Drive-over piles are a common silage storage structure. A well-constructed silage pile can be one of the most economical choices for storing forage. However, drive-over piles can be difficult to pack, which may result in dry matter (DM) losses. These disadvantages can be minimized with preparation before harvest and fast work during pile construction.
First, choose a location with proper drainage. The pile should be located on a non-porous floor — such as cement, tarmac, etc. — with sufficient slope to carry rain and snowmelt away from the pile.
Next, the pile dimensions must be sized to provide storage for the amount of forage being brought in, ensuring that the face dimensions allow the target feedout rate to prevent heating. Spreadsheets for calculating pile dimensions are available online.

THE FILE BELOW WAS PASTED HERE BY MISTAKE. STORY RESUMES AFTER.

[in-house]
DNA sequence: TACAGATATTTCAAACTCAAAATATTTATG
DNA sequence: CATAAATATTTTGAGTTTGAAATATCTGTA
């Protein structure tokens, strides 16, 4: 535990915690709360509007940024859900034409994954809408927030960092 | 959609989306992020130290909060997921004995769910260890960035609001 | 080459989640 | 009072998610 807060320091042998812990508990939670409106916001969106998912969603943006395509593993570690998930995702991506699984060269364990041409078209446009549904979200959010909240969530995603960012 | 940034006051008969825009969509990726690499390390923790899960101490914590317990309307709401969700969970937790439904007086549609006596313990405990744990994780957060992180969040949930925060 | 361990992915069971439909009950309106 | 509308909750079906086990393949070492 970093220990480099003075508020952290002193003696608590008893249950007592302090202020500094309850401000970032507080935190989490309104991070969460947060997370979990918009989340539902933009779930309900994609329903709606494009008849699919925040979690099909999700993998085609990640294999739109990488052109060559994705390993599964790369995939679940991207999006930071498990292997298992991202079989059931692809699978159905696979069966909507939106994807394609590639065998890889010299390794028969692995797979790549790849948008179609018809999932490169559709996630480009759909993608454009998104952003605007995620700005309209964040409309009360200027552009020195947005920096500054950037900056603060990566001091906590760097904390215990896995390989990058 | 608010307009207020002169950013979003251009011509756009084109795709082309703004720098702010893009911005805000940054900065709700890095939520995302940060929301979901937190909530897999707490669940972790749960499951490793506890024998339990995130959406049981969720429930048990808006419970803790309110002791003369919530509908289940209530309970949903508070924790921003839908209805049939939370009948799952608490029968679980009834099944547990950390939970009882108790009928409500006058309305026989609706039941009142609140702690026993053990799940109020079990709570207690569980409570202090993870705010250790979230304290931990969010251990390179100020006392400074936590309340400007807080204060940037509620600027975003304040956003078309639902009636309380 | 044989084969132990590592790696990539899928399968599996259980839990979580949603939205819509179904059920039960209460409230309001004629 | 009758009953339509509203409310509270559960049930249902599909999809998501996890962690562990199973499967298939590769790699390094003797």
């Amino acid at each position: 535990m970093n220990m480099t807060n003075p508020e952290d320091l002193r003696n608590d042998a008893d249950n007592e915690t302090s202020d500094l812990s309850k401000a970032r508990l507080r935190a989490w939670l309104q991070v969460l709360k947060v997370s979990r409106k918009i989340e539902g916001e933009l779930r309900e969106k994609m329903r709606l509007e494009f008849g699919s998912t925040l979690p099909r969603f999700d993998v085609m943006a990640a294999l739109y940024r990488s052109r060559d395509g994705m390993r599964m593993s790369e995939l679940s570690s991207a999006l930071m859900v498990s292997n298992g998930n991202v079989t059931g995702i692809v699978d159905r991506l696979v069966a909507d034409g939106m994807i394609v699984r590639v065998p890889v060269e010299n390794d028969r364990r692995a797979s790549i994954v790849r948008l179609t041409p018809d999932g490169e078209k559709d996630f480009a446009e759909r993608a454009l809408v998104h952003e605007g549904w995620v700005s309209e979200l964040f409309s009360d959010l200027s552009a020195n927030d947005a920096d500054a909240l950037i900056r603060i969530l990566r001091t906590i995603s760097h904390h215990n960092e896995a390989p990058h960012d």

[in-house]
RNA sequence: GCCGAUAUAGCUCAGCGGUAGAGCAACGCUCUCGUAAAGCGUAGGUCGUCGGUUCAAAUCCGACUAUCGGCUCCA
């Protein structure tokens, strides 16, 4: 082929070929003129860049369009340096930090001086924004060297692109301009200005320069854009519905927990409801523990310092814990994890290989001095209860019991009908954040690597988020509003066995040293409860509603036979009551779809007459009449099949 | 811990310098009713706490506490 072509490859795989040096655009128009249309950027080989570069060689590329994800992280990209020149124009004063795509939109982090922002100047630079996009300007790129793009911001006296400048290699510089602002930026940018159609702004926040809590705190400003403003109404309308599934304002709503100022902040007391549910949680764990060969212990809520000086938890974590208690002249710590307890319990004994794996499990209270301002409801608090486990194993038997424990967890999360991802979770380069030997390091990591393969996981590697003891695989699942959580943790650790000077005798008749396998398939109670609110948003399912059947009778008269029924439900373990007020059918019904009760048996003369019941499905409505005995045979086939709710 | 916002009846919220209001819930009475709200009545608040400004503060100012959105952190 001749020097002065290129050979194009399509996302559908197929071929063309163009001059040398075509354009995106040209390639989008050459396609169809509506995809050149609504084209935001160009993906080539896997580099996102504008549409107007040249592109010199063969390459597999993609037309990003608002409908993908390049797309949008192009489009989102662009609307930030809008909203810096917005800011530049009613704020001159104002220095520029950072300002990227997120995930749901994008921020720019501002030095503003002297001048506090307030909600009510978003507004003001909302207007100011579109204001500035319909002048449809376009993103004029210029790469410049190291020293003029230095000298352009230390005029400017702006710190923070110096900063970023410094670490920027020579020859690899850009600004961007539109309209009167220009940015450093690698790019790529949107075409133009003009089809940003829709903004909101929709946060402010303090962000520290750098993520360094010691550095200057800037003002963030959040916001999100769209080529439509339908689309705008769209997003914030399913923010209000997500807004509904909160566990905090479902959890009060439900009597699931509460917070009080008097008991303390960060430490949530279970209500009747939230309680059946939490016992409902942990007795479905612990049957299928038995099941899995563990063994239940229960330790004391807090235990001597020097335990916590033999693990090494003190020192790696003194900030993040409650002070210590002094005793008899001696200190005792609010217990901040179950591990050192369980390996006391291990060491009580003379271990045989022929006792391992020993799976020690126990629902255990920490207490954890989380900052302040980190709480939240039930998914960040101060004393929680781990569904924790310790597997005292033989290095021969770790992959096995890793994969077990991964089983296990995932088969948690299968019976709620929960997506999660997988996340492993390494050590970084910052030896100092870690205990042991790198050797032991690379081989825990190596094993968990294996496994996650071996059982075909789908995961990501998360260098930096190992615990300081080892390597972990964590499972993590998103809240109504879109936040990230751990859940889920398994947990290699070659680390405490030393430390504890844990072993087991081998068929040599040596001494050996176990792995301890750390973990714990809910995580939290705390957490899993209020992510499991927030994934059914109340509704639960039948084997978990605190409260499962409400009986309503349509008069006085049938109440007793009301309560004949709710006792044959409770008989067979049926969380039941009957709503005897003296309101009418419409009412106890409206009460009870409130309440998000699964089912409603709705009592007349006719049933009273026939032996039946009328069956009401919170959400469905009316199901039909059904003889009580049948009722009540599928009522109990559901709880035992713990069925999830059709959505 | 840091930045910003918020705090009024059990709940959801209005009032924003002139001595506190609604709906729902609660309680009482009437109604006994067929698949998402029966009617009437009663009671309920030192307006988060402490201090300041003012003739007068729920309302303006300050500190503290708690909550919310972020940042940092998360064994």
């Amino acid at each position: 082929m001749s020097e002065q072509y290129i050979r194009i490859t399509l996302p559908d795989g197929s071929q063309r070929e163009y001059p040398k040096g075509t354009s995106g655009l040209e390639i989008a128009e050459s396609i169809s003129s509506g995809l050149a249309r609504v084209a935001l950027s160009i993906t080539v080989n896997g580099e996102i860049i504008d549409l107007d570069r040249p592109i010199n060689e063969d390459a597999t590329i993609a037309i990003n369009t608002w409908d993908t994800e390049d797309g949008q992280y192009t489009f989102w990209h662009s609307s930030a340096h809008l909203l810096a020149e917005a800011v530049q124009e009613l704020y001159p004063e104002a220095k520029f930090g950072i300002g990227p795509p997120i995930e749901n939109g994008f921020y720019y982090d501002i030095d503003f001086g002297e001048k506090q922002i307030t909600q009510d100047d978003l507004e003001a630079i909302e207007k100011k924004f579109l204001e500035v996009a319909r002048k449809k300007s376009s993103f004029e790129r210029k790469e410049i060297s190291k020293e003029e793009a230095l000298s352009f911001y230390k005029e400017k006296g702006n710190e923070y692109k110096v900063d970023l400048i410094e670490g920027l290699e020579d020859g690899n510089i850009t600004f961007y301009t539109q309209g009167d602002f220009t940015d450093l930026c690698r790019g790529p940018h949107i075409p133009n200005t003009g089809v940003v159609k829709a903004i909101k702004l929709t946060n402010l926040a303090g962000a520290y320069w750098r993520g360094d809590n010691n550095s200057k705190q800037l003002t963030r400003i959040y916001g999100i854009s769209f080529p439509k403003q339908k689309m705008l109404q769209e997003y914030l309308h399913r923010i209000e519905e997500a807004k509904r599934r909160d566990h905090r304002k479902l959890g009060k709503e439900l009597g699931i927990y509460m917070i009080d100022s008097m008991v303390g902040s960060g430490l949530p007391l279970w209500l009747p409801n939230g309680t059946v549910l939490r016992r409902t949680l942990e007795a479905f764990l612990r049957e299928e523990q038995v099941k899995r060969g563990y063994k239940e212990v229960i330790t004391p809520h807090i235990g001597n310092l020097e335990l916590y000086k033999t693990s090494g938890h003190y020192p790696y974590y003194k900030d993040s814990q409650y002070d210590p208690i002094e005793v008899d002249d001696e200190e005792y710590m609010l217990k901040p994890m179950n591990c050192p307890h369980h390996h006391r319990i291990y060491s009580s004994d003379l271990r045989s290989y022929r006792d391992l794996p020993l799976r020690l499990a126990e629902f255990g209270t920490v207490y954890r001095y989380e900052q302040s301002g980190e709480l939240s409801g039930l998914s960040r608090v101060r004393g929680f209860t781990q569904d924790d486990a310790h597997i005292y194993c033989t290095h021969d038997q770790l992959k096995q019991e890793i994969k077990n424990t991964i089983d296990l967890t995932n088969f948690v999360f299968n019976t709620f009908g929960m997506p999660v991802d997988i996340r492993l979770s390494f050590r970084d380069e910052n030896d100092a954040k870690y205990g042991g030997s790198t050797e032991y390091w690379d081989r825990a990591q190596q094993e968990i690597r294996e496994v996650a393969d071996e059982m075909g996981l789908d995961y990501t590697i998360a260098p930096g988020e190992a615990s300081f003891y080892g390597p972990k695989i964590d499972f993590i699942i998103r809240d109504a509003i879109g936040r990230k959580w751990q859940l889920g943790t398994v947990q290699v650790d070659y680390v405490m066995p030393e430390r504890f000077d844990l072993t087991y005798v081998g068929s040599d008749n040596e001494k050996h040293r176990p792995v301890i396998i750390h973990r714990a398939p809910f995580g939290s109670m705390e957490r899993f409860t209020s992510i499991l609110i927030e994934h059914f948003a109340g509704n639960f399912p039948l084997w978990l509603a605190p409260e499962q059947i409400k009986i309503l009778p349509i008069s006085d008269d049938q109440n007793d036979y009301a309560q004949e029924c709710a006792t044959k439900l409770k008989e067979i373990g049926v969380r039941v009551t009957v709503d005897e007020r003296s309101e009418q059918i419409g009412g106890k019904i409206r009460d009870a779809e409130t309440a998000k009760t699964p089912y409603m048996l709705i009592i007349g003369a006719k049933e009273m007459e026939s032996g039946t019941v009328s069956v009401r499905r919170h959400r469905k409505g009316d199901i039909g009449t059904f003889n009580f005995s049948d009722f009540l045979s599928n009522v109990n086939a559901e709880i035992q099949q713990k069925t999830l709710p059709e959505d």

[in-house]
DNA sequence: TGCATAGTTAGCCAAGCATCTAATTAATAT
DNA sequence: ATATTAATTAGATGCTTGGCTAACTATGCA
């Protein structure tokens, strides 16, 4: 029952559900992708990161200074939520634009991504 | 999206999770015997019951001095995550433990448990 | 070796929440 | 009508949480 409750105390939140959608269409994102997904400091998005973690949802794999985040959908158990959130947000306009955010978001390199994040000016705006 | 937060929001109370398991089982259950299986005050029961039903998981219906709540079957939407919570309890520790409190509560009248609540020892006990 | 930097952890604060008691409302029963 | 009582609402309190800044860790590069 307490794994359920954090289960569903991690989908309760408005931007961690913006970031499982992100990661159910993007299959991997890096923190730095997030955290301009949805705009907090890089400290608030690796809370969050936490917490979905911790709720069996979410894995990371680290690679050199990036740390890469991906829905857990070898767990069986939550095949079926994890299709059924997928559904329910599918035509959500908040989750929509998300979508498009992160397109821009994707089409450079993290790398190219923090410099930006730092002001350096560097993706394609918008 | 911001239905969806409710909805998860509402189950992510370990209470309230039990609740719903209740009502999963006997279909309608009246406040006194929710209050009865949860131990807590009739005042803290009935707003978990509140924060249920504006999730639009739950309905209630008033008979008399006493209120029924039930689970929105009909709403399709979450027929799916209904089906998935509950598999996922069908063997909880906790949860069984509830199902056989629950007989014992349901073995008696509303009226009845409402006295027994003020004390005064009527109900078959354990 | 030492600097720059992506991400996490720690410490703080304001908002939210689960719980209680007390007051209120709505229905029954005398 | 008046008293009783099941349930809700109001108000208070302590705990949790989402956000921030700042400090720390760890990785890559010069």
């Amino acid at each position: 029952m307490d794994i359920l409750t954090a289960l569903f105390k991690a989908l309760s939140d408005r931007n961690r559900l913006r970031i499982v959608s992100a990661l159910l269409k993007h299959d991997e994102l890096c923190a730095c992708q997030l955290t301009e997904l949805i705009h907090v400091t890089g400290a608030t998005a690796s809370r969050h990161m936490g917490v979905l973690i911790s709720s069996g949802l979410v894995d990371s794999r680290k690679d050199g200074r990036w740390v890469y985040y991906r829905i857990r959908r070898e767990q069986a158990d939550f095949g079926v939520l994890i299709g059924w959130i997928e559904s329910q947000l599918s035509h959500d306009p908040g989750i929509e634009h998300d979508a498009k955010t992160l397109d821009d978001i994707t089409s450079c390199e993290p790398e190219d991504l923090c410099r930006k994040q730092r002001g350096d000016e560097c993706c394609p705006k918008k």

Pack forage continuously during harvest time. This helps achieve an anaerobic environment, getting the fermentation started as quickly as possible to reduce DM losses. The minimum recommended packing density is 44 lb/ft3 on a fresh weight basis or 15 lb/ft3 at 35 percent DM.
In addition, use a progressive wedge technique for pile construction. This maximizes packing efficiency and safety and minimizes the surface exposed to air. Aim for a 4:1 run-to-rise ratio or higher. Packing equipment should be operated continuously throughout chopping with forage distributed in layers that are, ideally, no more than six inches thick to achieve good packing densities.
Additional detail on creating a drive-over pile is available in a five-minute video available from Lallemand Animal Nutrition.
Finally, always construct the pile safely. Piles and bunkers should never be filled higher than unloading equipment can safely reach. This sets producers up for safe feedout later upon opening.
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